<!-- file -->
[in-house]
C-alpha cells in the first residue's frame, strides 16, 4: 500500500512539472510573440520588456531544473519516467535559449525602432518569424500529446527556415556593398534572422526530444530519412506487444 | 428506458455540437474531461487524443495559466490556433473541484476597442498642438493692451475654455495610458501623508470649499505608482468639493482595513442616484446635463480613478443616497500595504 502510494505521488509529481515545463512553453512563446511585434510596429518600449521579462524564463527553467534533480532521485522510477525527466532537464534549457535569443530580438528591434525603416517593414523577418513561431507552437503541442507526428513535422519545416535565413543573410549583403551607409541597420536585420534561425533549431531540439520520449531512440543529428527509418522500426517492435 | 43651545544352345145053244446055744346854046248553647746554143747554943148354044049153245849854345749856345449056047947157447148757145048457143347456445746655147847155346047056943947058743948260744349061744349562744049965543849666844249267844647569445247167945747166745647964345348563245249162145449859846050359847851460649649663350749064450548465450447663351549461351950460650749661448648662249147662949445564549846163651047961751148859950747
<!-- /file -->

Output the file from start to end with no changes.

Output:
[in-house]
C-alpha cells in the first residue's frame, strides 16, 4: 500500500512539472510573440520588456531544473519516467535559449525602432518569424500529446527556415556593398534572422526530444530519412506487444 | 428506458455540437474531461487524443495559466490556433473541484476597442498642438493692451475654455495610458501623508470649499505608482468639493482595513442616484446635463480613478443616497500595504 502510494505521488509529481515545463512553453512563446511585434510596429518600449521579462524564463527553467534533480532521485522510477525527466532537464534549457535569443530580438528591434525603416517593414523577418513561431507552437503541442507526428513535422519545416535565413543573410549583403551607409541597420536585420534561425533549431531540439520520449531512440543529428527509418522500426517492435 | 43651545544352345145053244446055744346854046248553647746554143747554943148354044049153245849854345749856345449056047947157447148757145048457143347456445746655147847155346047056943947058743948260744349061744349562744049965543849666844249267844647569445247167945747166745647964345348563245249162145449859846050359847851460649649663350749064450548465450447663351549461351950460650749661448648662249147662949445564549846163651047961751148859950747